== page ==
[MUSIC PLAYING] JENN BENNETT: Hi and thank you for joining us today. My name is Jenn Bennett, a Health and Wellness Specialist with Cornell University's Wellness Program. Today, we'll be going through a series of exercises using only your body weight.
When performing body weight exercises, we can use different body modifications to make the exercise more challenging or less challenging, which would also help with your goals for your strength training program. For example, making the lever longer of your body, as in doing a push-up up on your toes versus a push-up on your knees. The push-up on your toes will make the exercise more challenging, meaning that you would most likely be able to do less repetitions building strength through that exercise or going down on your knees doing more repetitions and building endurance in your muscles.
These are some things to consider. Matt and Kerry are going to show us lots of different modifications with each of the exercises we're about to do. So let's get started.
Squats. To begin we want to show you three different arm modifications. Arms extended out in front, elbows bent with hands overlapping, and hands placed behind the head. To begin the squat start with your feet slightly wider than your hips.
To begin the movement lower the hips as if sitting in an imaginary chair, making sure the weight of the body is in the middle to the heel of the foot, keeping the chest and head lifted, eyes facing forward. The movement begins with the hips shifting back and the knees will naturally bend. Remember as you're coming up through the motion to squeeze the hips, glutes, quads, and hamstrings.
Step-ups. Be sure when you're choosing a step that when you place your foot on the step that the angle in your knee is not less than 90 degrees. So if Matt were to lift his foot up that step would be too high, so something lower. The lower the step, the easier the exercise. So with this being our starting position, Matt is going to transfer his weight onto the higher foot and step up on to the step. And then he will lower slowly back down into starting position.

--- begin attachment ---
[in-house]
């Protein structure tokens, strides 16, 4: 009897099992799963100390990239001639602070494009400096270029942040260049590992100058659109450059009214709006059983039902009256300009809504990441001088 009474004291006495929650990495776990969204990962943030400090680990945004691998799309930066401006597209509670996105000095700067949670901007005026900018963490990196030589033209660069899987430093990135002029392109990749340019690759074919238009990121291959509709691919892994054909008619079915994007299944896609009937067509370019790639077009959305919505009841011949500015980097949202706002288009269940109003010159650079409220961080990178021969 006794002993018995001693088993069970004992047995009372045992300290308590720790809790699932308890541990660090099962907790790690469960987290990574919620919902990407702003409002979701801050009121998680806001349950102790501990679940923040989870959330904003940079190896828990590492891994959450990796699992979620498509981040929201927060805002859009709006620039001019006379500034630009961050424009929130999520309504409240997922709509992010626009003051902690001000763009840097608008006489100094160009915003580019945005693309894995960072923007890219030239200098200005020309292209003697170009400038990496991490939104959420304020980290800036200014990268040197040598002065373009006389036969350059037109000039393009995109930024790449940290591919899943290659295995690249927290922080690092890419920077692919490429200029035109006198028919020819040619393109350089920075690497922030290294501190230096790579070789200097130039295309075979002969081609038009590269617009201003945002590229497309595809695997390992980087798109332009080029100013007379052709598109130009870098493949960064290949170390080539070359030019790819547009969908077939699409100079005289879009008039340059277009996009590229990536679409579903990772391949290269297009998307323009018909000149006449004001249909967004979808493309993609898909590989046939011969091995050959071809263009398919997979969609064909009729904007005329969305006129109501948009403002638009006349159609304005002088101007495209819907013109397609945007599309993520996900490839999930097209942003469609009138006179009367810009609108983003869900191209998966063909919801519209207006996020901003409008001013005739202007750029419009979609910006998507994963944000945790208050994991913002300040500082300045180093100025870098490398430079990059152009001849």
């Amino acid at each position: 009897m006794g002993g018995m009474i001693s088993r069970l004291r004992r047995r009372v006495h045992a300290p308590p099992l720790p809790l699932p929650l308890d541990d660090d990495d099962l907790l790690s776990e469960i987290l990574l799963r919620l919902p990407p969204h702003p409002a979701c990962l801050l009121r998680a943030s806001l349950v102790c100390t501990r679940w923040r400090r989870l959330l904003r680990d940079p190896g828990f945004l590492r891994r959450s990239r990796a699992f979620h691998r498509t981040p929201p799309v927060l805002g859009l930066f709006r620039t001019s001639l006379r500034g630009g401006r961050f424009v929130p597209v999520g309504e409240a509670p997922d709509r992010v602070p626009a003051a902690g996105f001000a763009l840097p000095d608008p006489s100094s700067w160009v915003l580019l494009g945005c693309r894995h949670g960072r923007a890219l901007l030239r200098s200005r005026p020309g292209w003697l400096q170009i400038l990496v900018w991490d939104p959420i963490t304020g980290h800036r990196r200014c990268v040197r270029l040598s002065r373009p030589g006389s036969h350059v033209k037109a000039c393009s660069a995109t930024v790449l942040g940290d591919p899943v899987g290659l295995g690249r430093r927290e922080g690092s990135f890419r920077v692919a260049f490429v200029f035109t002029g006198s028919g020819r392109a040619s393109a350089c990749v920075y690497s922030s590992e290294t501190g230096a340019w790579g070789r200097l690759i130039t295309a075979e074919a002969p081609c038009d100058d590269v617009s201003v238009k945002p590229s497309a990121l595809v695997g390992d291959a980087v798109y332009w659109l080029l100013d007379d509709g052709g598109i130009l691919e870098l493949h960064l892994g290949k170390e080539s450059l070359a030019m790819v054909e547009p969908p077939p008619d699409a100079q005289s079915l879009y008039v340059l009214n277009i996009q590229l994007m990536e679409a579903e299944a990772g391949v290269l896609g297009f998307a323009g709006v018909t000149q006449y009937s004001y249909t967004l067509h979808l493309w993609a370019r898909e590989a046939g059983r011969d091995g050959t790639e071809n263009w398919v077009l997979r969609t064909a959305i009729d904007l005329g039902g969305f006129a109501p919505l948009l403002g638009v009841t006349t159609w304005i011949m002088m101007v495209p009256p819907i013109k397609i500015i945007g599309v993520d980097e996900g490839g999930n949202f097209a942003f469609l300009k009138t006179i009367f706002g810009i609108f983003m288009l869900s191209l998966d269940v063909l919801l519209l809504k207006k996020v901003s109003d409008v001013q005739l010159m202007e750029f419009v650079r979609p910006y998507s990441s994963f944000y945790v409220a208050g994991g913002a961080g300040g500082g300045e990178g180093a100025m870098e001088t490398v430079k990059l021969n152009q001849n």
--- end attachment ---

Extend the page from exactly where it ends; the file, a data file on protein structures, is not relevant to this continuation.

As you see as he steps up his knee does not go past his toe and he keeps the weight of his body in the mid to heel part of the foot. To make this exercise a little bit less challenging you can alternate between both feet. Again, the power is coming from the foot that he's stepping up on and trying to minimize the amount of effort provided by the toe leaving the floor.
Arm circles and overhead press. To begin this movement start by your arms extended out from the shoulders at shoulder height. Four circles forward, four circles backwards, four movements up and down, four movements front to back, and four presses.
As you can see with Kerry, these movements are very precise. Her core is engaged, her knees are slightly bent, which help isolate the movements to the shoulders. Remember, if you have any shoulder injuries, please move through a range of motion that is safe and pain-free.
Push-ups. Matt's going to begin by using the step as an elevated surface with a full body push-up. You could always use a counter like a bathroom or kitchen to make this exercise a bit easier. This is starting position and Matt is going to slowly lower down bending his elbows, his hands are approximately shoulder-width apart, and then he's going to press back up into the starting position. Matt has a nice line from his shoulders through his hips, down through his ankles, keeping his core engaged through the entire exercise.